I grew up wandering the back hills of Kentucky and the bluffs overlooking the Mississippi River in Iowa, spent a good chunk of my adulthood in the northcentral mountains of Pennsylvania and now find myself in a city in New England with a five-acre pond outside my studio window and the ocean ten minutes away. And the colors, textures, shapes, and movement of the trees, water, animals, and skies that I have known in all these areas influence my work and its recurring themes of interconnectedness and change.

A number of years ago I came across a quotation from Harold Thurman Whitman:  ”Do not ask yourself what the world needs. Ask yourself what makes you come alive and go and do that because the world needs people who have come alive.” When I make art, I come alive.

4. How does my writing/working process work?
I sometimes begin by putting an intriguing piece of fabric on a corner of my design wall and leaving it there for a week or a month or more until I come up with a vision of what to do with it.  At that point I may do a rough sketch or I may begin to build a composition with bits of trial fabric that will ultimately be replaced with more carefully cut shapes.

But I also sometimes begin with a sketch that may be totally abstract but more often is inspired by a natural shape or pattern, a plant or an animal, or by a word (not a surprise, given my English literature background) that I keep in my head as I work. The sketch becomes a guide rather than a template as I make minor and major adjustments as the piece takes shape.


Sometimes I will dye fabric for a specific project but more often I will choose already dyed fabrics, auditioning various hues and shades, always aware that the thread I use will add more color, texture, and even line.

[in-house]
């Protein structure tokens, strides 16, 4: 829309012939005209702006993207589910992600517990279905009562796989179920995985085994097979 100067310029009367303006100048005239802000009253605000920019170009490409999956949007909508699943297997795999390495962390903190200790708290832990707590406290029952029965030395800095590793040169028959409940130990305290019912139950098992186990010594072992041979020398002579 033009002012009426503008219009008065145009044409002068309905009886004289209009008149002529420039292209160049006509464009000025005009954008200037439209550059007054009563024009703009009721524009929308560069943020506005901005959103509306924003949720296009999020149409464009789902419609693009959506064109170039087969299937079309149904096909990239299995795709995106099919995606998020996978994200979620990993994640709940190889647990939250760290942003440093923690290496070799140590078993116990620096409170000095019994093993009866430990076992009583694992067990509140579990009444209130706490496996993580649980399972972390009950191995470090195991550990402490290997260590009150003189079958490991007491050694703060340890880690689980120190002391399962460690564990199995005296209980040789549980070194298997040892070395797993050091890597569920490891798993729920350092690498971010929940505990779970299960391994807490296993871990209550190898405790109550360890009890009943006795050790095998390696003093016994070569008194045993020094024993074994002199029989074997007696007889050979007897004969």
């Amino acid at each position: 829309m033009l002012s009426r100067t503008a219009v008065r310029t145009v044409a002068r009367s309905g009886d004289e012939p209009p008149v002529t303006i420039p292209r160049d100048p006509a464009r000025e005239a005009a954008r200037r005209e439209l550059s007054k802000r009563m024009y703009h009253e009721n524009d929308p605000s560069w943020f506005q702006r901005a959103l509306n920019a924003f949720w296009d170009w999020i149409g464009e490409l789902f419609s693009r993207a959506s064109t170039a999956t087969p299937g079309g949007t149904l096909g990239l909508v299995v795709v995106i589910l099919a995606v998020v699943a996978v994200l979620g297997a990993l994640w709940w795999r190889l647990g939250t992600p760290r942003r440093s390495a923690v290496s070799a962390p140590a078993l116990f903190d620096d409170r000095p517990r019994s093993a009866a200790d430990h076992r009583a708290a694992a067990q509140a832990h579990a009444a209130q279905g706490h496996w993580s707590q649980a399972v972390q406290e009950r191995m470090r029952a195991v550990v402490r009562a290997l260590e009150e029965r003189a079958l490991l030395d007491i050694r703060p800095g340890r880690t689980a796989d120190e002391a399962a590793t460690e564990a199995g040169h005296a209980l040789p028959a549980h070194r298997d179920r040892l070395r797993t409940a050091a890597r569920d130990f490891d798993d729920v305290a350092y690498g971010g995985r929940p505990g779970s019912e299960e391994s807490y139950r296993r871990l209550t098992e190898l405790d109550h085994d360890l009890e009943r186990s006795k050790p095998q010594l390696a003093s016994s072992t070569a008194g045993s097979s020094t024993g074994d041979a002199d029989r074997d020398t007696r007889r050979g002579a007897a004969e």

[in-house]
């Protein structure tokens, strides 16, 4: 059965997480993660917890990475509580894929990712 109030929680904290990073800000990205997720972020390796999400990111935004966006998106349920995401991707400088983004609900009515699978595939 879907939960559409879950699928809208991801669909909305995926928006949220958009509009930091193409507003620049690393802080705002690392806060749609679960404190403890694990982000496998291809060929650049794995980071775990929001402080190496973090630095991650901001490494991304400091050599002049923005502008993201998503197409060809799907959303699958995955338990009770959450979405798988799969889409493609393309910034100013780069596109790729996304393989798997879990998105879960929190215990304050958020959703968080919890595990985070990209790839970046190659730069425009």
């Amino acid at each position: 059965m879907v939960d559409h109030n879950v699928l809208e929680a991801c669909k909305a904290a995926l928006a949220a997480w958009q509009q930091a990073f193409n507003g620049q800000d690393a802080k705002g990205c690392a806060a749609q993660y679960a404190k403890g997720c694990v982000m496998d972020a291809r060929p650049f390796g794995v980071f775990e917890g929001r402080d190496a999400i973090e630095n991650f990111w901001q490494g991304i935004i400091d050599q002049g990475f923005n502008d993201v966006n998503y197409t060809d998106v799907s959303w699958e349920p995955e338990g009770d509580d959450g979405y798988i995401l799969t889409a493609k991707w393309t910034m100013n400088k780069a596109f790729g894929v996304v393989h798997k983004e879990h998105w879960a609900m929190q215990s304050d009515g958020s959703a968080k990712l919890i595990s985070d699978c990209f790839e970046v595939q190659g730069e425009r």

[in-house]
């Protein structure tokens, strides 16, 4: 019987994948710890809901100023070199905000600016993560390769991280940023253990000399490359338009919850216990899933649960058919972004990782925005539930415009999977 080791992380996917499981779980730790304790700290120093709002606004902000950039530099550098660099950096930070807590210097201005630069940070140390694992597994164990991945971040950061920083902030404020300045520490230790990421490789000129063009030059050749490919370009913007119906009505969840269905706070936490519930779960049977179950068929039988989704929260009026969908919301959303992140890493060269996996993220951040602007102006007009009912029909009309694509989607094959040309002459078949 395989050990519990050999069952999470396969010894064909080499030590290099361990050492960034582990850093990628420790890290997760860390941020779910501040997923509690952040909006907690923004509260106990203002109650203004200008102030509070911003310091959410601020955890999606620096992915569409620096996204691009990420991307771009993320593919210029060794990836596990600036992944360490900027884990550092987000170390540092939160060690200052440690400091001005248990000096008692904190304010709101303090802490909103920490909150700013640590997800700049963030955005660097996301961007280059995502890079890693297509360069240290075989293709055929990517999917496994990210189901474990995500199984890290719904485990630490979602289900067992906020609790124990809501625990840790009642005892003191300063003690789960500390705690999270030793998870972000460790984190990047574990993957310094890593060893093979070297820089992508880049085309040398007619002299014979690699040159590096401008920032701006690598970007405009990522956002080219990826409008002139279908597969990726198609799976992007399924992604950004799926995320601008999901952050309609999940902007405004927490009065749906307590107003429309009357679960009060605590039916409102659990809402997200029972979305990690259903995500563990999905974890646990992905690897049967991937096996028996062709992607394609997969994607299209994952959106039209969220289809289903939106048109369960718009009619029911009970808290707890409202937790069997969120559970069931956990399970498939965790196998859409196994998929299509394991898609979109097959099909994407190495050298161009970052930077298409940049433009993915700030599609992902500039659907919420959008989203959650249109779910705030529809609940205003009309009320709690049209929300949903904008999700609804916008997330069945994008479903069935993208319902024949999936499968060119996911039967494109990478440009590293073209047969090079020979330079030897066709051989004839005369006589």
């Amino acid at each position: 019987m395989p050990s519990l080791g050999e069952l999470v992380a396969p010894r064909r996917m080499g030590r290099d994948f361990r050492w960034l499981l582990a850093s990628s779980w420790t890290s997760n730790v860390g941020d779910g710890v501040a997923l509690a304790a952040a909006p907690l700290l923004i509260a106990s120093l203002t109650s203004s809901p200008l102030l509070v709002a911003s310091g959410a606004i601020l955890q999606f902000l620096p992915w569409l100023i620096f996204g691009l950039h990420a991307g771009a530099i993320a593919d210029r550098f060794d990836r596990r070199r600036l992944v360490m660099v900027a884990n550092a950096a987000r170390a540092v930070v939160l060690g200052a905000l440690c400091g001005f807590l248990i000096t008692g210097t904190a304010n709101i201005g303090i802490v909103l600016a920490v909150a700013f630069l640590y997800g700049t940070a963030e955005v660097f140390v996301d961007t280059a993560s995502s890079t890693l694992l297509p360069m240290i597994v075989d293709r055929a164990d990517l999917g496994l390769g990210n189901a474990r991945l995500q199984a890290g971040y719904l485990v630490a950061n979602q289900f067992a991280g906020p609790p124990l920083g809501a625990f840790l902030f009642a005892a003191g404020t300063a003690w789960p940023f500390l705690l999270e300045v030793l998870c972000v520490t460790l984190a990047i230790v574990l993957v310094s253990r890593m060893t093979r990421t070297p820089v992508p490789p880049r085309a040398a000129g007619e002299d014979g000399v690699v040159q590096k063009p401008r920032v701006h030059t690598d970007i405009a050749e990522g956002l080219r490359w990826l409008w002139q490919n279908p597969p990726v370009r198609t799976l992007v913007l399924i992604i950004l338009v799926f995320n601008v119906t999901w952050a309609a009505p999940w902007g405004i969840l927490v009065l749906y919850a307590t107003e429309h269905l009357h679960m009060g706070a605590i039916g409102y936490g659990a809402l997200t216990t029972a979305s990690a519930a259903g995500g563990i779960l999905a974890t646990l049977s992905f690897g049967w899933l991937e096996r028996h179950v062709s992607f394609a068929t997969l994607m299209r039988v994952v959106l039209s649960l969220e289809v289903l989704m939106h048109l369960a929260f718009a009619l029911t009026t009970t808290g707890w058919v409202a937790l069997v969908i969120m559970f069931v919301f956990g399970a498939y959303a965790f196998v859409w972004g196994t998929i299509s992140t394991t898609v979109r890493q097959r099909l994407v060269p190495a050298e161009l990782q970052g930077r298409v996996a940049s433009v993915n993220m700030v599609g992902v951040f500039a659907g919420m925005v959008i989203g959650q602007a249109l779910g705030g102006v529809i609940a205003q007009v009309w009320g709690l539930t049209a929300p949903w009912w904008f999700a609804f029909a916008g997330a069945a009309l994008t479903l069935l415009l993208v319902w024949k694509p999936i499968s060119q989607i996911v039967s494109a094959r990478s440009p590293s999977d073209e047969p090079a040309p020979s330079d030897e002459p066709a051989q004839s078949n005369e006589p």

Thank you, Ethel, for inviting me to participate in this project and for giving my an excuse to think about what I am doing and why I am doing it and for giving me a way to learn more about some very talented artists. You may read her post here.

Ethel HillsI’m an abstract landscape painter living and working in Hampton, NH. My studio is in an old factory building a couple of miles from the ocean. I came to art late in life, learning to draw so that I could make the simple line drawings necessary for traditional rug hooking. In that moment when I decided to learn how to draw, my life shifted. I fell in love with drawing and then painting and haven’t looked back since.

And now let me introduce you to two people worth knowing. I will announce the third artist later.
Frauke Schramm
Frauke Schramm has been my friend for a number of years and I am still amazed at what she can create with needle and thread. Her work has been in exhibits all over Europe.
I’m Frauke Schramm (also known as quilthexle). I live close to Stuttgart, Germany. By day, I work as a teamleader (customer services) in a book-distributing company. By night, I’m a textile artist (and sometimes, I try to get some sleep !). 
When I was a kid, I used to collect the scraps of my mother's sewing projects (she sewed most of our clothes herself). I did not know why I did this - but I loved cuddling them. During my studies I was an avid knitter, but that came to an end while I wrote my Masters Thesis. After I finished my education (I'm a trained bookseller and I hold an M.A. in Political and Educational Sciences), I joined  corporate world. And I realized - I need something to balance all this brainwork. So, I took a patchwork class - a LoneStar class, to be precise ;-)) That quilt ended in the bin, but my husband rescued it (it's still in my house). Anyway, I was hooked. For quite a while, I was happy just to play with fabrics and learning traditional techniques. Artsy elements slowly turned up in my quilts. Around 2009 art quilting took over, at least mostly. I enjoy working with my own hand-dyed fabrics as well as with purchased fabric; recently, I stepped away from the "cotton only" rule, and the variety of all the material now available to me really excites me.